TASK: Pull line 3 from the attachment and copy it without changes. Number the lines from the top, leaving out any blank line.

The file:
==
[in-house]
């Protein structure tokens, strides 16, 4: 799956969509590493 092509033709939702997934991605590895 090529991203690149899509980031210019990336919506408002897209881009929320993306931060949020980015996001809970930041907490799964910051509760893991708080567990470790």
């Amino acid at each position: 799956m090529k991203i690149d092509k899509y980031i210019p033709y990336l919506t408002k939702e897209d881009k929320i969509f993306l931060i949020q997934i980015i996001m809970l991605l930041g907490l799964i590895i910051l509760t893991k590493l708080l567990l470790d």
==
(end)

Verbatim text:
């Amino acid at each position: 799956m090529k991203i690149d092509k899509y980031i210019p033709y990336l919506t408002k939702e897209d881009k929320i969509f993306l931060i949020q997934i980015i996001m809970l991605l930041g907490l799964i590895i910051l509760t893991k590493l708080l567990l470790d």